SANTA FE – Opponents of a proposal to earmark money from New Mexico’s largest permanent fund for early childhood programs are bristling at a top advocate’s claim that racism played a role in the measure’s defeat during this year’s 30-day legislative session.
Allen Sánchez, executive director of the New Mexico Conference of Catholic Bishops, told The Associated Press during a candlelight vigil last week outside the Roundhouse that there was an “element of racism” in the opposition to this year’s proposal.
He expanded on the comments Tuesday, saying he was not accusing any individuals of racist behavior but was merely raising an uncomfortable truth.
“What we’re talking about is institutional and systemic racism,” Sánchez told the Journal. “When you look at disparities between minority children and other children, there’s been a wide gap.”
Sen. John Arthur Smith, D-Deming, chairman of the Senate Finance Committee, where the proposal ended up languishing in this year’s session, called Sanchez’s comments a “stretch of emotion.”
Smith also pointed out that his southwestern New Mexico district has high poverty rates. Luna County, for instance, had the state’s highest rate of Medicaid enrollment as of December, according to the state Department of Health.
“I obviously know what racism is, but that’s not in my vocabulary,” Smith told the Journal, adding that his grandchildren are half-Hispanic. “It’s somewhat appalling that someone would resort to that.”
Advocates have pushed for nearly a decade to take more money from the Land Grant Permanent Fund for home visiting, pre-kindergarten and other early childhood programs, arguing that doing so would help break the state’s cycle of poverty.
New Mexico has the nation’s highest rate of children under age 5 living in poverty – 36.2 percent, according to U.S. Census Bureau data released last fall.
But opponents have questioned the logistics of such a cash infusion and argued that distributions from the $17 billion fund should be kept at their current level to ensure there is a sufficient amount of money left for future generations.
They also strongly deny undertones of racism in the debate.
Sen. Clemente “Meme” Sanchez, D-Grants, said Tuesday the tactics of Allen Sánchez, who is also president of the nonprofit group CHI St. Joseph’s Children, have not worked at the Roundhouse.
“Bottom line, it has nothing to do with racism,” Sen. Sanchez said in an interview.
Paul Gessing, president of the Albuquerque-based Rio Grande Foundation, called the remarks akin to “throwing a hand grenade into a room.”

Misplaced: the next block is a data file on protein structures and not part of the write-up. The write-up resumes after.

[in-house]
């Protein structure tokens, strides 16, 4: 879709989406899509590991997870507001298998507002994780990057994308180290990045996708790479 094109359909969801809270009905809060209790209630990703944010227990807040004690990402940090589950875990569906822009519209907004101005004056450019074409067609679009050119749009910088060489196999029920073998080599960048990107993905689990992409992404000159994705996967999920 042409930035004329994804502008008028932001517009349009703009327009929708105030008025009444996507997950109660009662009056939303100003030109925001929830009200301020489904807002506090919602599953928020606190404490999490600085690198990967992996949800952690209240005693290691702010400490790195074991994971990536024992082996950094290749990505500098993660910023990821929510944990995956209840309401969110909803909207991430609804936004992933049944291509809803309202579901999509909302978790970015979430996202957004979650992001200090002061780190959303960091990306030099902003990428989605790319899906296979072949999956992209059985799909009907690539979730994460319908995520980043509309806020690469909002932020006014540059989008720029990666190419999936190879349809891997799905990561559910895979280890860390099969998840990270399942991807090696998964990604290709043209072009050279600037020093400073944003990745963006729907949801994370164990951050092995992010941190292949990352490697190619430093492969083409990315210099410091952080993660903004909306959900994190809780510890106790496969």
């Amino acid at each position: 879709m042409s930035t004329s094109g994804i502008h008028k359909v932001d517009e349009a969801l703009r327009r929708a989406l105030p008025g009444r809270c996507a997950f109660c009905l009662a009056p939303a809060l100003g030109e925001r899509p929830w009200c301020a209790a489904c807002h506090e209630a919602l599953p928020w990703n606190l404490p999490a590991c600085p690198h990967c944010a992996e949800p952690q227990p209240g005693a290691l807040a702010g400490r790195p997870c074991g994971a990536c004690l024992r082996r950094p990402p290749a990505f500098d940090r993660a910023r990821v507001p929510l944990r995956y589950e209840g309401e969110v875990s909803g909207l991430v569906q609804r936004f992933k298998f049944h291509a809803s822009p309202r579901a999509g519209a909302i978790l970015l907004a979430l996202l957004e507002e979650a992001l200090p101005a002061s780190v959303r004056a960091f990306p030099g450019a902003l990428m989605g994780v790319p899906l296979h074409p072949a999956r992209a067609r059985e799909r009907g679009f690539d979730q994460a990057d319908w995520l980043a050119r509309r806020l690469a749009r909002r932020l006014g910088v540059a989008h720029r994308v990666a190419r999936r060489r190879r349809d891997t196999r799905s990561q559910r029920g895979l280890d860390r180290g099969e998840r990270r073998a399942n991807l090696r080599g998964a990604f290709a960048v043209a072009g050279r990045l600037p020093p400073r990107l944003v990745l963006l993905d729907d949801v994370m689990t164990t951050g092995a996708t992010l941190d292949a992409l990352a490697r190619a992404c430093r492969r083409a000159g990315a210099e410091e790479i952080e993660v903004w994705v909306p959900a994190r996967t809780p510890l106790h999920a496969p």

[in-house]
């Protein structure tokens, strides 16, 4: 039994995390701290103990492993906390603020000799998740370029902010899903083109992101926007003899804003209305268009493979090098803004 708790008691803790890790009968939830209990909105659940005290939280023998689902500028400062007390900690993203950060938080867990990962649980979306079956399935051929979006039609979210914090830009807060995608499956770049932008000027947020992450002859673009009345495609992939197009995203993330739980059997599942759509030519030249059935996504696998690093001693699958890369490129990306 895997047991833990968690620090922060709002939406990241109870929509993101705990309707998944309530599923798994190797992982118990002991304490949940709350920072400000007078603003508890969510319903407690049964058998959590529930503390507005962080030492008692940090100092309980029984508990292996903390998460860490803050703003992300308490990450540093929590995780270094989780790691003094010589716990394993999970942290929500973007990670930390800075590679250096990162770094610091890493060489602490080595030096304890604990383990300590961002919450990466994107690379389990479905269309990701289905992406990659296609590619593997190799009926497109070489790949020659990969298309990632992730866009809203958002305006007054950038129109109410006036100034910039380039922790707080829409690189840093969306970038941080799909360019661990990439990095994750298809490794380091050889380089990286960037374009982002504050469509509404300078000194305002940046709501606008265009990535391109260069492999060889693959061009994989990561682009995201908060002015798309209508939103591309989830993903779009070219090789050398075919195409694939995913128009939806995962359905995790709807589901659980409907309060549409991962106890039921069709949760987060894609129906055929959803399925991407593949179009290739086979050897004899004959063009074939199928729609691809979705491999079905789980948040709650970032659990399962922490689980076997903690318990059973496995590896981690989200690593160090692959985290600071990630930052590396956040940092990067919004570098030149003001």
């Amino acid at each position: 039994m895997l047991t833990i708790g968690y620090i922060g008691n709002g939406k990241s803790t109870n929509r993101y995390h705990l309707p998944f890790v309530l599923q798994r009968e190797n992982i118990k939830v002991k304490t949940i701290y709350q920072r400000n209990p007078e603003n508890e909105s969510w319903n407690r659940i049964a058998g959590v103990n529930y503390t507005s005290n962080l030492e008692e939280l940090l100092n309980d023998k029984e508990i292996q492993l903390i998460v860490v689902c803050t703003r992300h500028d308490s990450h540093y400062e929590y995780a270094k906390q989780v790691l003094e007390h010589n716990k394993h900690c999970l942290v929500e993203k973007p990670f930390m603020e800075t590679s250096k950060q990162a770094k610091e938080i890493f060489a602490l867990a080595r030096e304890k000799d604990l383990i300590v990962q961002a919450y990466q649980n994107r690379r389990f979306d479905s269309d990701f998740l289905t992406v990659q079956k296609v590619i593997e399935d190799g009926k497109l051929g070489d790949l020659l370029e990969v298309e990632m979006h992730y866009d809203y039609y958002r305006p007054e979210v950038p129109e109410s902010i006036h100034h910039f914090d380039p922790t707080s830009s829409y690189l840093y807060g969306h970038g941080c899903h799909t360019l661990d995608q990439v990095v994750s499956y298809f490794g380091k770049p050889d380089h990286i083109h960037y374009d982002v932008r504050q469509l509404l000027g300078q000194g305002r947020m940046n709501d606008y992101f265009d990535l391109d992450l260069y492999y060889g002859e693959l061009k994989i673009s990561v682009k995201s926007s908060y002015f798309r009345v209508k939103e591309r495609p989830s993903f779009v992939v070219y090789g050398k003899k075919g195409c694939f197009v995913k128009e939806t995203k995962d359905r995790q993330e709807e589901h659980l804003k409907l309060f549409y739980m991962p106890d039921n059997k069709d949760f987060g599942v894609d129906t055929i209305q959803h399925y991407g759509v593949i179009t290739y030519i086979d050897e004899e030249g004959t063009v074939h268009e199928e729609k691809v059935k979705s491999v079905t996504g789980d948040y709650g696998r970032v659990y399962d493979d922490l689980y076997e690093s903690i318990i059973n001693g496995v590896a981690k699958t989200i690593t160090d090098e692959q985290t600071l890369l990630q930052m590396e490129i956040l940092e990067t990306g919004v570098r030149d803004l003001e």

“I think it’s outrageous to say it’s based on racism,” said Gessing, who is Catholic. “It’s disturbing when I see an institution I have great affinity for … being politicized.”
He pointed out that state spending on early childhood programs has already increased steadily in recent years and said his concern with the proposed legislation largely hinges on the effectiveness of pre-kindergarten.
However, Rep. Javier Martínez, D-Albuquerque, one of the proposal’s sponsors, said Tuesday that institutional racism is “very much a reality” and affects state income levels and educational achievement measures.
“When nearly 8 out of 10 youth in New Mexico are children of color, and when those children are struggling as badly as they are in every social indicator, and when we refuse to invest from New Mexico’s largest fund in interventions that are proven to work, we are upholding a system that is yielding very inequitable results among children of color,” Martinez told the Journal.
A 2012 report by the state Public Education Department said that Hispanic students accounted for 82 percent of the total number of students enrolled in pre-kindergarten statewide.
Meanwhile, this year’s proposal, House Joint Resolution 1, called for an increased distribution rate of 1 percentage point – from 5 percent to 6 percent, based on a rolling average – from the permanent fund. That would have generated about $150 million for school districts and tribes to provide services to children before they reach kindergarten. Another $26 million would have gone to other beneficiaries of the permanent fund, such as universities.
The measure, which would have also had to be approved by statewide voters in November, passed the House 36-33 on Feb. 6 and then cleared its first assigned Senate committee three days later.
But it died without a hearing in the Senate Finance Committee, with Smith saying the proposal didn’t have the votes to advance to the Senate floor. The 30-day session ended Thursday.